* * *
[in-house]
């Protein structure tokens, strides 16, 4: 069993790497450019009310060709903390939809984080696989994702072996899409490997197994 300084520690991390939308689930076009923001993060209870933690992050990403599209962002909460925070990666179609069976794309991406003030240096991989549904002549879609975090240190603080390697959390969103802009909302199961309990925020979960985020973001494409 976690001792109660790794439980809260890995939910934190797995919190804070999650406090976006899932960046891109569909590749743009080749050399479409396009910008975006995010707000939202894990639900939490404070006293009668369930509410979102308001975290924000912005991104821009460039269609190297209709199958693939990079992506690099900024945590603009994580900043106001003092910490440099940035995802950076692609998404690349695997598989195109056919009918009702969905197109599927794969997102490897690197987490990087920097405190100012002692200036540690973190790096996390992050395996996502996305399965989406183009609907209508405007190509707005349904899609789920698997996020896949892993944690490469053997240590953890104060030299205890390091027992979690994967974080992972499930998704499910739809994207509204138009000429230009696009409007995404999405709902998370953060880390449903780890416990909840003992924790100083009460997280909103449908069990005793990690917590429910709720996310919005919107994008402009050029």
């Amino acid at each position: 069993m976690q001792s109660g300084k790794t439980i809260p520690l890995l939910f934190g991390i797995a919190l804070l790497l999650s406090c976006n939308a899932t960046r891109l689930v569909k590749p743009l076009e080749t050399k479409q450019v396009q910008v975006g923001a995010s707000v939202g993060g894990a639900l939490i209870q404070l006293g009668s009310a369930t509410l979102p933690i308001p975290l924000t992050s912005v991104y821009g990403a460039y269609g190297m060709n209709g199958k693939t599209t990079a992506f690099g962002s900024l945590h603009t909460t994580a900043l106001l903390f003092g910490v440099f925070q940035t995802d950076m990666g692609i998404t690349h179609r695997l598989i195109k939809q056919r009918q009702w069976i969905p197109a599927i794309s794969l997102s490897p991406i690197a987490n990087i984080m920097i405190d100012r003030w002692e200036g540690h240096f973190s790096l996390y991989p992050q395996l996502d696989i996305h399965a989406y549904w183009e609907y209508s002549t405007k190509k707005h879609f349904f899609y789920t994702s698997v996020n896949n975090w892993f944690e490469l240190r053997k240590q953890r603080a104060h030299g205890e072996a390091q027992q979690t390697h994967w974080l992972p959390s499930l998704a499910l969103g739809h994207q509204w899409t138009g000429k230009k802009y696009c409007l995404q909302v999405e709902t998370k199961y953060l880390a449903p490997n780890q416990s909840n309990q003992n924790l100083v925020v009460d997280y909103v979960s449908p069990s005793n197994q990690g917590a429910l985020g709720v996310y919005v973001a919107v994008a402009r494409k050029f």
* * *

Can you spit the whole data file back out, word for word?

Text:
[in-house]
């Protein structure tokens, strides 16, 4: 069993790497450019009310060709903390939809984080696989994702072996899409490997197994 300084520690991390939308689930076009923001993060209870933690992050990403599209962002909460925070990666179609069976794309991406003030240096991989549904002549879609975090240190603080390697959390969103802009909302199961309990925020979960985020973001494409 976690001792109660790794439980809260890995939910934190797995919190804070999650406090976006899932960046891109569909590749743009080749050399479409396009910008975006995010707000939202894990639900939490404070006293009668369930509410979102308001975290924000912005991104821009460039269609190297209709199958693939990079992506690099900024945590603009994580900043106001003092910490440099940035995802950076692609998404690349695997598989195109056919009918009702969905197109599927794969997102490897690197987490990087920097405190100012002692200036540690973190790096996390992050395996996502996305399965989406183009609907209508405007190509707005349904899609789920698997996020896949892993944690490469053997240590953890104060030299205890390091027992979690994967974080992972499930998704499910739809994207509204138009000429230009696009409007995404999405709902998370953060880390449903780890416990909840003992924790100083009460997280909103449908069990005793990690917590429910709720996310919005919107994008402009050029």
């Amino acid at each position: 069993m976690q001792s109660g300084k790794t439980i809260p520690l890995l939910f934190g991390i797995a919190l804070l790497l999650s406090c976006n939308a899932t960046r891109l689930v569909k590749p743009l076009e080749t050399k479409q450019v396009q910008v975006g923001a995010s707000v939202g993060g894990a639900l939490i209870q404070l006293g009668s009310a369930t509410l979102p933690i308001p975290l924000t992050s912005v991104y821009g990403a460039y269609g190297m060709n209709g199958k693939t599209t990079a992506f690099g962002s900024l945590h603009t909460t994580a900043l106001l903390f003092g910490v440099f925070q940035t995802d950076m990666g692609i998404t690349h179609r695997l598989i195109k939809q056919r009918q009702w069976i969905p197109a599927i794309s794969l997102s490897p991406i690197a987490n990087i984080m920097i405190d100012r003030w002692e200036g540690h240096f973190s790096l996390y991989p992050q395996l996502d696989i996305h399965a989406y549904w183009e609907y209508s002549t405007k190509k707005h879609f349904f899609y789920t994702s698997v996020n896949n975090w892993f944690e490469l240190r053997k240590q953890r603080a104060h030299g205890e072996a390091q027992q979690t390697h994967w974080l992972p959390s499930l998704a499910l969103g739809h994207q509204w899409t138009g000429k230009k802009y696009c409007l995404q909302v999405e709902t998370k199961y953060l880390a449903p490997n780890q416990s909840n309990q003992n924790l100083v925020v009460d997280y909103v979960s449908p069990s005793n197994q990690g917590a429910l985020g709720v996310y919005v973001a919107v994008a402009r494409k050029f």